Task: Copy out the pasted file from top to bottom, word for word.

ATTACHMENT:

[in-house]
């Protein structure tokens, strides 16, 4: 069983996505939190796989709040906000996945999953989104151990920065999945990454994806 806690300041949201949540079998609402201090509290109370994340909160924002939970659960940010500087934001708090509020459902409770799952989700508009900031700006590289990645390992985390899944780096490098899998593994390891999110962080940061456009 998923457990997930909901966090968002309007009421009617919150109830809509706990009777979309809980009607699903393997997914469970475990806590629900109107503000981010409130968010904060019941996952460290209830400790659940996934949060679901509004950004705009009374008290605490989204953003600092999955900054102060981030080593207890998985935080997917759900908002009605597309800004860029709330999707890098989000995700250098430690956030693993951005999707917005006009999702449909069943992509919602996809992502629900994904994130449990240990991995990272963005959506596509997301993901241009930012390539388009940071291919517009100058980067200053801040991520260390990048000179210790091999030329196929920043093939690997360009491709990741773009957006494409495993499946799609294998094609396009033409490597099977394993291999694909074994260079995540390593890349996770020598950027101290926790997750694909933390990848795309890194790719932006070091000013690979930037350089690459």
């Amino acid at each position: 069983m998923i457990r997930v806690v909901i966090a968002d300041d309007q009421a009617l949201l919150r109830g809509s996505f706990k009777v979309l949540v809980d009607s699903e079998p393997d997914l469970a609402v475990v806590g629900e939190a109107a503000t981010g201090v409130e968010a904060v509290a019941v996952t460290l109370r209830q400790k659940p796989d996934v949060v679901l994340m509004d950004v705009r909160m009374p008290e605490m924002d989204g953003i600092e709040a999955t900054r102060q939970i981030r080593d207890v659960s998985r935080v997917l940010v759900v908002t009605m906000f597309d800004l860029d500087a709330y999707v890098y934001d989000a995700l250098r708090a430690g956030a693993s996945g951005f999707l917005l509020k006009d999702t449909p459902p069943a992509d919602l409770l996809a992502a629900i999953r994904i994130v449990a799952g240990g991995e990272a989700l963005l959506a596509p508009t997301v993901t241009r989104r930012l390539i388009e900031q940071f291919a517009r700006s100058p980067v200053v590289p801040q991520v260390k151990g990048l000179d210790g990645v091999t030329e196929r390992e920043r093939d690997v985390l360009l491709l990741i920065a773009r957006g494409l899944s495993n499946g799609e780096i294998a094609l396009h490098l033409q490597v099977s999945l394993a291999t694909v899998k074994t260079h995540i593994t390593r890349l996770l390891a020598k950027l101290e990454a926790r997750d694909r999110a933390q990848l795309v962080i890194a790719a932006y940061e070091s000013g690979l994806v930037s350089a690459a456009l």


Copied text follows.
[in-house]
């Protein structure tokens, strides 16, 4: 069983996505939190796989709040906000996945999953989104151990920065999945990454994806 806690300041949201949540079998609402201090509290109370994340909160924002939970659960940010500087934001708090509020459902409770799952989700508009900031700006590289990645390992985390899944780096490098899998593994390891999110962080940061456009 998923457990997930909901966090968002309007009421009617919150109830809509706990009777979309809980009607699903393997997914469970475990806590629900109107503000981010409130968010904060019941996952460290209830400790659940996934949060679901509004950004705009009374008290605490989204953003600092999955900054102060981030080593207890998985935080997917759900908002009605597309800004860029709330999707890098989000995700250098430690956030693993951005999707917005006009999702449909069943992509919602996809992502629900994904994130449990240990991995990272963005959506596509997301993901241009930012390539388009940071291919517009100058980067200053801040991520260390990048000179210790091999030329196929920043093939690997360009491709990741773009957006494409495993499946799609294998094609396009033409490597099977394993291999694909074994260079995540390593890349996770020598950027101290926790997750694909933390990848795309890194790719932006070091000013690979930037350089690459």
């Amino acid at each position: 069983m998923i457990r997930v806690v909901i966090a968002d300041d309007q009421a009617l949201l919150r109830g809509s996505f706990k009777v979309l949540v809980d009607s699903e079998p393997d997914l469970a609402v475990v806590g629900e939190a109107a503000t981010g201090v409130e968010a904060v509290a019941v996952t460290l109370r209830q400790k659940p796989d996934v949060v679901l994340m509004d950004v705009r909160m009374p008290e605490m924002d989204g953003i600092e709040a999955t900054r102060q939970i981030r080593d207890v659960s998985r935080v997917l940010v759900v908002t009605m906000f597309d800004l860029d500087a709330y999707v890098y934001d989000a995700l250098r708090a430690g956030a693993s996945g951005f999707l917005l509020k006009d999702t449909p459902p069943a992509d919602l409770l996809a992502a629900i999953r994904i994130v449990a799952g240990g991995e990272a989700l963005l959506a596509p508009t997301v993901t241009r989104r930012l390539i388009e900031q940071f291919a517009r700006s100058p980067v200053v590289p801040q991520v260390k151990g990048l000179d210790g990645v091999t030329e196929r390992e920043r093939d690997v985390l360009l491709l990741i920065a773009r957006g494409l899944s495993n499946g799609e780096i294998a094609l396009h490098l033409q490597v099977s999945l394993a291999t694909v899998k074994t260079h995540i593994t390593r890349l996770l390891a020598k950027l101290e990454a926790r997750d694909r999110a933390q990848l795309v962080i890194a790719a932006y940061e070091s000013g690979l994806v930037s350089a690459a456009l």